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Citizens Insurance faces $1.2 billion in Irma claims; total insurance hit is $3.7 billion

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Citizens Property Insurance Corp. faces $1.2 billion in losses following Hurricane Irma, Board of Governors chair Christopher Gardner reported Wednesday.

“Please recognize that this is an early estimate, and this number will probably change,” Gardner told board members during a telephone conference call.

The Florida Office of Insurance Regulation, meanwhile, reported 577,918 claims against all insurers as of Tuesday evening, involving residential, commercial, flood, and additional lines. Some 12.6 percent of those claims had been closed.

The estimated value of all claims was near $3.7 billion.

Citizens had fielded 45,651 claims as of Tuesday evening, Gardner said. Fifty-six percent came from the “Tri-County” region — Miami-Dade, Broward, and Palm Beach Counties.

The number of claims could rise to 70,000 during the next 18 to 24 months, he said.

The Florida Keys, where Citizens controls 60 percent of the wind-damage insurance market, represented 15 percent of the claims filed thus far.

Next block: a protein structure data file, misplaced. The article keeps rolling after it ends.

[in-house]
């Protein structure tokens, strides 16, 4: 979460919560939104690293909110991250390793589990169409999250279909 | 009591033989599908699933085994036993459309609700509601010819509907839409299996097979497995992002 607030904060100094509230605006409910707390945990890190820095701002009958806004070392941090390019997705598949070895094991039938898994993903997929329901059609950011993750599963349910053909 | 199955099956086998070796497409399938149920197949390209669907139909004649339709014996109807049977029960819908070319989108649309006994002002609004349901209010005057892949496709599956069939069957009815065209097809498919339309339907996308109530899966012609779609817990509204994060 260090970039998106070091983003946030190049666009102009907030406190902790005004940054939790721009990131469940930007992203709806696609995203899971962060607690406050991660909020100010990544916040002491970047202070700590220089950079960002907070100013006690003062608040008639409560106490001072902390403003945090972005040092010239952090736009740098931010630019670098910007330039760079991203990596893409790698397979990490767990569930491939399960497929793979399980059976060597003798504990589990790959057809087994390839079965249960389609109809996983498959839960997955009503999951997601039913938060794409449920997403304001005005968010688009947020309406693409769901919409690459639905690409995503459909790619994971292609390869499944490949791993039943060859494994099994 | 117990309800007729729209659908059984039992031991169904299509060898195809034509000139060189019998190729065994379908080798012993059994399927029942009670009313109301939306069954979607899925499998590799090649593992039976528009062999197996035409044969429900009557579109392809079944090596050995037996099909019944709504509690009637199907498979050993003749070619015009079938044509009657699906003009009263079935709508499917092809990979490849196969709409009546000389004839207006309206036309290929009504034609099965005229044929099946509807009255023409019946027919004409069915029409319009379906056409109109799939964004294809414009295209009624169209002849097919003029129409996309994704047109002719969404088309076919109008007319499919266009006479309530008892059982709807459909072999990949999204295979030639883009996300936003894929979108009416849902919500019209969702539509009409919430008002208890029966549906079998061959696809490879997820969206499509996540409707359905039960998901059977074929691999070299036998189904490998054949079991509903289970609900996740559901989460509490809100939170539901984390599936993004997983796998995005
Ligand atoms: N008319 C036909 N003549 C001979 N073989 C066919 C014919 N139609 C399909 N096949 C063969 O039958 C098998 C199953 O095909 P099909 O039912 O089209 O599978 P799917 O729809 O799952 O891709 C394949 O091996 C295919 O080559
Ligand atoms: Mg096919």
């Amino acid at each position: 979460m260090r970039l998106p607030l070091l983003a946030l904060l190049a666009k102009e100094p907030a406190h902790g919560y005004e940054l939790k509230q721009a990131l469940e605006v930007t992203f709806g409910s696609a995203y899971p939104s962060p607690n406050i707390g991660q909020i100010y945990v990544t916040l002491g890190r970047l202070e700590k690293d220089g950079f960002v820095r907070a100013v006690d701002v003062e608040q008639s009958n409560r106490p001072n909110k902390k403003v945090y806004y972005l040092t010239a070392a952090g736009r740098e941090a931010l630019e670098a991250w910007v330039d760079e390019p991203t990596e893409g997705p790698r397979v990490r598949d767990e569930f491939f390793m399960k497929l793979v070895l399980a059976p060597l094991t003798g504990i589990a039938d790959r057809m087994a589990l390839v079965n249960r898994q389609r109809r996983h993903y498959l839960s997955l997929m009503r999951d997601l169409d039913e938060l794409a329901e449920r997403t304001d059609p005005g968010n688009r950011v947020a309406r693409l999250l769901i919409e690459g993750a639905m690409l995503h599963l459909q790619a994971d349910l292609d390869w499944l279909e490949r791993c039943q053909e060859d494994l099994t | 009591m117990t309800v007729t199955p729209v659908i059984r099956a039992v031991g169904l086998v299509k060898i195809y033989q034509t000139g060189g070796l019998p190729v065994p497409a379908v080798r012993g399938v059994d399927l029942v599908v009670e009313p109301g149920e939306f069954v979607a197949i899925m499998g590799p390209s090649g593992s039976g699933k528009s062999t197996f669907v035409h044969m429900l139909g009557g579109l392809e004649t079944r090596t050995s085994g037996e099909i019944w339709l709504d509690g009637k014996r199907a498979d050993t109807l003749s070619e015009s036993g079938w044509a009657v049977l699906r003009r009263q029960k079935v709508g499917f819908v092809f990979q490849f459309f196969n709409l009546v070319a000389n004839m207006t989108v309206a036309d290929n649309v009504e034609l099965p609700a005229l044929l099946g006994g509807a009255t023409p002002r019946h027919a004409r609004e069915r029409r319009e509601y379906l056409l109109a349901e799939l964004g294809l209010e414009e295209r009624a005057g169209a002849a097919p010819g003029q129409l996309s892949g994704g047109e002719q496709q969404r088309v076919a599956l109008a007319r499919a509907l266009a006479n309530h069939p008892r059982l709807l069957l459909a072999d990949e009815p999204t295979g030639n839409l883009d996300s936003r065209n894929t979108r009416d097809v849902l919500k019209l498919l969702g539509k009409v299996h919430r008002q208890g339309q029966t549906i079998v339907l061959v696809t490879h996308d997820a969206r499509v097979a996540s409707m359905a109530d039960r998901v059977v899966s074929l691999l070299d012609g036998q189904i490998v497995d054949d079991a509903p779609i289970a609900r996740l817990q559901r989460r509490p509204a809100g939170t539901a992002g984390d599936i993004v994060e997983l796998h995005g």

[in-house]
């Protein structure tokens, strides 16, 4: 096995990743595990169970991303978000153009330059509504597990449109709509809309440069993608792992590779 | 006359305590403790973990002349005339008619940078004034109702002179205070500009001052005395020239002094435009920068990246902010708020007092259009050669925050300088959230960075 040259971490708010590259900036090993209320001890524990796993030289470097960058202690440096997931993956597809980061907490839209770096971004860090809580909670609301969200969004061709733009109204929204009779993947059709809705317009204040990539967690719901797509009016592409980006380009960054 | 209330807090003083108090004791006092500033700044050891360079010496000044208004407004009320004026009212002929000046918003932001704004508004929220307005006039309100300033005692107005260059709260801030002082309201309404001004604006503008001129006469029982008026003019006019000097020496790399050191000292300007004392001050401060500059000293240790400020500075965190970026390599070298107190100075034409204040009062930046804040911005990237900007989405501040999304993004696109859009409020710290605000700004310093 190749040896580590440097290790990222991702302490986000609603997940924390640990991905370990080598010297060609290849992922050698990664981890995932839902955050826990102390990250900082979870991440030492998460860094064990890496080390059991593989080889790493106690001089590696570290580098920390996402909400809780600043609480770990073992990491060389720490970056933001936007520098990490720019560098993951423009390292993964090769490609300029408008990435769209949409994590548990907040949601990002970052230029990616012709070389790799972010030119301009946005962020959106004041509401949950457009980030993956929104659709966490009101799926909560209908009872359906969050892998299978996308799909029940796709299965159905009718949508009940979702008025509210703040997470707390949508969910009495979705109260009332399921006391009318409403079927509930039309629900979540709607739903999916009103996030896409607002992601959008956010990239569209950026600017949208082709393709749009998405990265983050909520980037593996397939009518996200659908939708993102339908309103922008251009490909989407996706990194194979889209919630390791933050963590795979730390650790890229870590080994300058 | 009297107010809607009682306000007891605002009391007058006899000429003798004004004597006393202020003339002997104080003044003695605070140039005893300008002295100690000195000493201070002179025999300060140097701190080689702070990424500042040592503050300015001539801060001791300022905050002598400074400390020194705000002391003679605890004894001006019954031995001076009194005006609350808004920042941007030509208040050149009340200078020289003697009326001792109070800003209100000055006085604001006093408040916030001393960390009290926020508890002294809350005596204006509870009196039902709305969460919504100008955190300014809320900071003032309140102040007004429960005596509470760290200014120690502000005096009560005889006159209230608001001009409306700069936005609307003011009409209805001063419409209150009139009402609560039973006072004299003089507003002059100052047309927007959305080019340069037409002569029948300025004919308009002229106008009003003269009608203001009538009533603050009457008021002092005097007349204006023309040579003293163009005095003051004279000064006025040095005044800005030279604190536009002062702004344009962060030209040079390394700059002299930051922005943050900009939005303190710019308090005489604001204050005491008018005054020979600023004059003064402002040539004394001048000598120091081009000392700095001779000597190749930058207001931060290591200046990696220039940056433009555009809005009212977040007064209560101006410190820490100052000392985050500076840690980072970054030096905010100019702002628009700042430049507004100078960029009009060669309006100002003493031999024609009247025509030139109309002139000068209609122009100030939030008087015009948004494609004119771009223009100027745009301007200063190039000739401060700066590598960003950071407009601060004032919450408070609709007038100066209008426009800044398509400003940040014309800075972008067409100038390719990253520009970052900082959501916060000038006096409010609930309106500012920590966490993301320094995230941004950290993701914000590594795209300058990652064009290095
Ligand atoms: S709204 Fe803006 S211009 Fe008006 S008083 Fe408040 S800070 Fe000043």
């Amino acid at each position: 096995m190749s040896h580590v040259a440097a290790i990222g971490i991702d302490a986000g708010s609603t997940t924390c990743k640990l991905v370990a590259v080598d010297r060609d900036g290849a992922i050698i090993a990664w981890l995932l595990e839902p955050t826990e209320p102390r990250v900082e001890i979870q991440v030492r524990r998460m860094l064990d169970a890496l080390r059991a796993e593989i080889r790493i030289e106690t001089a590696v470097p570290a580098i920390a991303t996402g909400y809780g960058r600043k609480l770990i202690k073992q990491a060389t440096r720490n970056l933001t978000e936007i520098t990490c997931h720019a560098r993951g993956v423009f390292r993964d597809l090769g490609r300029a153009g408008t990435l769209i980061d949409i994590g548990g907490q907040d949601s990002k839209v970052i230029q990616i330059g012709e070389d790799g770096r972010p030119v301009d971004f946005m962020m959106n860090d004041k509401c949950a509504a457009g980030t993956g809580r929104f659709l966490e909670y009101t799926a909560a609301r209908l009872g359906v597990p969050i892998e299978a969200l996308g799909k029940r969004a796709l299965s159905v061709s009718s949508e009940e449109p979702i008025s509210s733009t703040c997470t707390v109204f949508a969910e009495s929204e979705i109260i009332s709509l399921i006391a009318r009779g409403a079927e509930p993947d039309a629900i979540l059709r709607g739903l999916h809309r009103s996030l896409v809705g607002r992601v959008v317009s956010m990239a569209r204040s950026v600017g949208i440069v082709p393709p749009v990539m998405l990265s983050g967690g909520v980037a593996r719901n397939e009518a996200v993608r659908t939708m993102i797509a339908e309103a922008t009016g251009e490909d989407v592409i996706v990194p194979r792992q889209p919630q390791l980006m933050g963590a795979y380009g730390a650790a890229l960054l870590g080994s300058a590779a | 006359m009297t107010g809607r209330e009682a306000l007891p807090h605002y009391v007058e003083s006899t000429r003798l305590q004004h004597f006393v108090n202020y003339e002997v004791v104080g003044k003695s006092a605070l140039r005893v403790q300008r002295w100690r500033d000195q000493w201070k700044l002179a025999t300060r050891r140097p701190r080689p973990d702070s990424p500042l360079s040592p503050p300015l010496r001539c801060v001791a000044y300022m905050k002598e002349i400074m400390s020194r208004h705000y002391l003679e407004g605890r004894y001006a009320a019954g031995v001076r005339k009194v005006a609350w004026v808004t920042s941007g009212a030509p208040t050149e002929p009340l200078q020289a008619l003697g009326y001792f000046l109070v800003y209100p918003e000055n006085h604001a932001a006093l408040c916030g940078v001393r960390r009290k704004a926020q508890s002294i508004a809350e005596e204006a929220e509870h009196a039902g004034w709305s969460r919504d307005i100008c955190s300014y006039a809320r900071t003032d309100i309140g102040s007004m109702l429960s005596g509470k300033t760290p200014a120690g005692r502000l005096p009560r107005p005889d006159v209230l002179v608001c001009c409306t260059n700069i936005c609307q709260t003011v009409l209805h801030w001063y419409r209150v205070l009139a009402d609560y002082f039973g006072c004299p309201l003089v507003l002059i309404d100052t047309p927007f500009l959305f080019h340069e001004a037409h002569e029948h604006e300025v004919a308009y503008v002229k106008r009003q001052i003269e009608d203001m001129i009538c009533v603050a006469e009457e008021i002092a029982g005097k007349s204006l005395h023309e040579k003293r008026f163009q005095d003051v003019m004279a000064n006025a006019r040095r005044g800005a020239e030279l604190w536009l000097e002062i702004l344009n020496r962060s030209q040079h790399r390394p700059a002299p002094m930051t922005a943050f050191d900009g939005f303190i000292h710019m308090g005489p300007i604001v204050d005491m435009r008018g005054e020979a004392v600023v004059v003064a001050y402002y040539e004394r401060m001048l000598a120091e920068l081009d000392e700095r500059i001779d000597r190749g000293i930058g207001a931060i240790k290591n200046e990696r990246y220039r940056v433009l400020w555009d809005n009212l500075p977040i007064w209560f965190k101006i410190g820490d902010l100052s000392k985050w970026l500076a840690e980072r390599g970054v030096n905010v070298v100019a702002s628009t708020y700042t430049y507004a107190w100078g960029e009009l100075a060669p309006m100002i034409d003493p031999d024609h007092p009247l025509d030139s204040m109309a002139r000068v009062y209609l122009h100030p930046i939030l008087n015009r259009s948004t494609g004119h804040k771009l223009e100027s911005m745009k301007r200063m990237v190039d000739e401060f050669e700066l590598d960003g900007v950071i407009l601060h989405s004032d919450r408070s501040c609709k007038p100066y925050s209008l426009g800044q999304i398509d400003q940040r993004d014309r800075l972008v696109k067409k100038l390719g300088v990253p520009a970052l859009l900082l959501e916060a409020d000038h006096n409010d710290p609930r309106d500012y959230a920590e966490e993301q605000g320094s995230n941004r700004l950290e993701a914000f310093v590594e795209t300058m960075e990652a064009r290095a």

Citizens has moved 100 adjusters into Key West. Additional adjusters have been stationed in Key Largo, Florida City, Naples, North Miami Beach, Marathon, and Big Pine Key.

The company has issued $836,000 in cash advances to more than 1,200 policyholders to date.

“We believe our resources are adequate, and all vendors responded effectively, providing in excess of 800 adjusters” statewide, Gardner said.

The Florida CAT fund will cover $193 million of the company’s losses. Gardner estimated Citizens’ reserves after losses $6.4 billion, plus reinsurance coverage.

“Even after Hurricane Irma, Citizens’ capital position is strong,” he said.

However, “given the magnitude of reported losses, we are sure to encounter unforeseen challenges,” Gardner said.

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Michael Moline is a former assistant managing editor of The National Law Journal and managing editor of the San Francisco Daily Journal. Previously, he reported on politics and the courts in Tallahassee for United Press International. He is a graduate of Florida State University, where he served as editor of the Florida Flambeau. His family’s roots in Jackson County date back many generations.

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